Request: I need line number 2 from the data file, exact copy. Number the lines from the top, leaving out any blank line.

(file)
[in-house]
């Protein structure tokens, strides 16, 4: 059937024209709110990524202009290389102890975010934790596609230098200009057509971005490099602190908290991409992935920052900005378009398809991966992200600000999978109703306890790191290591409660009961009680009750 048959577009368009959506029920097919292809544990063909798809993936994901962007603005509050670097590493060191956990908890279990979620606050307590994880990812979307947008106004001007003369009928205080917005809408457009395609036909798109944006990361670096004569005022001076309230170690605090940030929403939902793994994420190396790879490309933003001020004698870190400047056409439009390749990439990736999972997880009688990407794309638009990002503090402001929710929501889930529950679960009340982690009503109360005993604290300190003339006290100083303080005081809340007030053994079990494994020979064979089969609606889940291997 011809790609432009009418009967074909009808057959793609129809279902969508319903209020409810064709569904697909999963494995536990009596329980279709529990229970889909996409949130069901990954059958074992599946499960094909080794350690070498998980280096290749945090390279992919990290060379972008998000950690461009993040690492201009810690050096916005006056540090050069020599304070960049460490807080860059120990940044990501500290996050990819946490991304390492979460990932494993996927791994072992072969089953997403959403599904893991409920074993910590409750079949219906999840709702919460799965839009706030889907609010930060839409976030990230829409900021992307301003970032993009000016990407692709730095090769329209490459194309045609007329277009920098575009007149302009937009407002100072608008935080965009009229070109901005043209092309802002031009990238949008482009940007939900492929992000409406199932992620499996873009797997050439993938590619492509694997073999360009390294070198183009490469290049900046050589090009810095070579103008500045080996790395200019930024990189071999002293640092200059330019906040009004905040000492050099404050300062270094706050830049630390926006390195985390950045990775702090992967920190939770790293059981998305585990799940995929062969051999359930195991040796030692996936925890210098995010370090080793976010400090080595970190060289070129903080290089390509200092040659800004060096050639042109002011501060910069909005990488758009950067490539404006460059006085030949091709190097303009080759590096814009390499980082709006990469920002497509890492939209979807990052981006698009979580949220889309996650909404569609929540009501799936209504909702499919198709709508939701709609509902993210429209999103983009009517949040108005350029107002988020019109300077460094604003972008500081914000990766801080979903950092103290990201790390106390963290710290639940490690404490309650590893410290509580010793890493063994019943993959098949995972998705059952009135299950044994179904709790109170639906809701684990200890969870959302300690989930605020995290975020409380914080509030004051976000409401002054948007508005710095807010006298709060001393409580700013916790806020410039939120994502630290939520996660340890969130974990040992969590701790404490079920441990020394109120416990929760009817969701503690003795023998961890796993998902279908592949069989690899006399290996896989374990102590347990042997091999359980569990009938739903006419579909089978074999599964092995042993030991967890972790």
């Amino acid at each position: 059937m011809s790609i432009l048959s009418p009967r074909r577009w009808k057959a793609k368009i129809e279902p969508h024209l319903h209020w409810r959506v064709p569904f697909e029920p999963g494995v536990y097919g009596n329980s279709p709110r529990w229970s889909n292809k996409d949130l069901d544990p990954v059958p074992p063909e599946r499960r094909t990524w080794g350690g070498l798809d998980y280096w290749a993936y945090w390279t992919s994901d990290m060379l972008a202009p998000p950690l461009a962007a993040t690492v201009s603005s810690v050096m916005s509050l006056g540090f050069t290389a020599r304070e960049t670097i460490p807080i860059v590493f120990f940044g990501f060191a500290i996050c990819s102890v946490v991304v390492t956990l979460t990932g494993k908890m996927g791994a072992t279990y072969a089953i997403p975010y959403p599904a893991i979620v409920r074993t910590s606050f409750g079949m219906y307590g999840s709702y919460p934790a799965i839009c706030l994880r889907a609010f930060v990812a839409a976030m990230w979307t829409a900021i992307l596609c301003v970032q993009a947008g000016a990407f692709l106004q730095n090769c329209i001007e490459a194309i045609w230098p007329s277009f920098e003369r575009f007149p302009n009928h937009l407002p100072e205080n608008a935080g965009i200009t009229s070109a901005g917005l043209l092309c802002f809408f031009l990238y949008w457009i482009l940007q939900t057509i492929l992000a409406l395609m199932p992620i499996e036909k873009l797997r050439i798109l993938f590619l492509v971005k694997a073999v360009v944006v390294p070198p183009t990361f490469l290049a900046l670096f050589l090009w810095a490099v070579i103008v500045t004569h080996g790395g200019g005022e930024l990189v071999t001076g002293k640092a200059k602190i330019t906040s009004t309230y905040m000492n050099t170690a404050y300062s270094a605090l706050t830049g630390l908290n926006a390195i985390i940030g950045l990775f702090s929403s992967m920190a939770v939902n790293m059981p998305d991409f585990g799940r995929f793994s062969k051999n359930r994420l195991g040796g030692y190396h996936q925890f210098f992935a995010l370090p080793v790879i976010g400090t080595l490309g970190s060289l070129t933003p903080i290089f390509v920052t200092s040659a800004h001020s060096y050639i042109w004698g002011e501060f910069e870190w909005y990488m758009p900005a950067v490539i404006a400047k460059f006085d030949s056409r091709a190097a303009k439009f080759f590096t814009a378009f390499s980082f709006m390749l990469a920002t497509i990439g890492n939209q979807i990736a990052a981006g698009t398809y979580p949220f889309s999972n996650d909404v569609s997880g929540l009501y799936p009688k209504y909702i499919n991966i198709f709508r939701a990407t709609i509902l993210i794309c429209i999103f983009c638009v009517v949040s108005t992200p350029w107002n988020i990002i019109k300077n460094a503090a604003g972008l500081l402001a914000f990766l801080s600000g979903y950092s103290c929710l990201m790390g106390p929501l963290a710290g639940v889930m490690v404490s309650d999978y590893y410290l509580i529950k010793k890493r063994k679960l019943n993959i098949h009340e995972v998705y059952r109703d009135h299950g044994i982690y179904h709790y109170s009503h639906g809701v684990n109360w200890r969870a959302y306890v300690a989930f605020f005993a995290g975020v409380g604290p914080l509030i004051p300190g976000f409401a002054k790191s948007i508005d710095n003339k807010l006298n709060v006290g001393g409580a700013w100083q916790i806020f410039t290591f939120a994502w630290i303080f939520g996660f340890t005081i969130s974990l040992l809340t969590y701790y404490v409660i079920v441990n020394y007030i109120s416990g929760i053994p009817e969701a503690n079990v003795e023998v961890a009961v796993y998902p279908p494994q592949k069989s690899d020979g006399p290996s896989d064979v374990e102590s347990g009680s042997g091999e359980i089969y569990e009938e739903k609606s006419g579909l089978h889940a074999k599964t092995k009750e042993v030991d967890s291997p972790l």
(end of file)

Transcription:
């Protein structure tokens, strides 16, 4: 059937024209709110990524202009290389102890975010934790596609230098200009057509971005490099602190908290991409992935920052900005378009398809991966992200600000999978109703306890790191290591409660009961009680009750 048959577009368009959506029920097919292809544990063909798809993936994901962007603005509050670097590493060191956990908890279990979620606050307590994880990812979307947008106004001007003369009928205080917005809408457009395609036909798109944006990361670096004569005022001076309230170690605090940030929403939902793994994420190396790879490309933003001020004698870190400047056409439009390749990439990736999972997880009688990407794309638009990002503090402001929710929501889930529950679960009340982690009503109360005993604290300190003339006290100083303080005081809340007030053994079990494994020979064979089969609606889940291997 011809790609432009009418009967074909009808057959793609129809279902969508319903209020409810064709569904697909999963494995536990009596329980279709529990229970889909996409949130069901990954059958074992599946499960094909080794350690070498998980280096290749945090390279992919990290060379972008998000950690461009993040690492201009810690050096916005006056540090050069020599304070960049460490807080860059120990940044990501500290996050990819946490991304390492979460990932494993996927791994072992072969089953997403959403599904893991409920074993910590409750079949219906999840709702919460799965839009706030889907609010930060839409976030990230829409900021992307301003970032993009000016990407692709730095090769329209490459194309045609007329277009920098575009007149302009937009407002100072608008935080965009009229070109901005043209092309802002031009990238949008482009940007939900492929992000409406199932992620499996873009797997050439993938590619492509694997073999360009390294070198183009490469290049900046050589090009810095070579103008500045080996790395200019930024990189071999002293640092200059330019906040009004905040000492050099404050300062270094706050830049630390926006390195985390950045990775702090992967920190939770790293059981998305585990799940995929062969051999359930195991040796030692996936925890210098995010370090080793976010400090080595970190060289070129903080290089390509200092040659800004060096050639042109002011501060910069909005990488758009950067490539404006460059006085030949091709190097303009080759590096814009390499980082709006990469920002497509890492939209979807990052981006698009979580949220889309996650909404569609929540009501799936209504909702499919198709709508939701709609509902993210429209999103983009009517949040108005350029107002988020019109300077460094604003972008500081914000990766801080979903950092103290990201790390106390963290710290639940490690404490309650590893410290509580010793890493063994019943993959098949995972998705059952009135299950044994179904709790109170639906809701684990200890969870959302300690989930605020995290975020409380914080509030004051976000409401002054948007508005710095807010006298709060001393409580700013916790806020410039939120994502630290939520996660340890969130974990040992969590701790404490079920441990020394109120416990929760009817969701503690003795023998961890796993998902279908592949069989690899006399290996896989374990102590347990042997091999359980569990009938739903006419579909089978074999599964092995042993030991967890972790």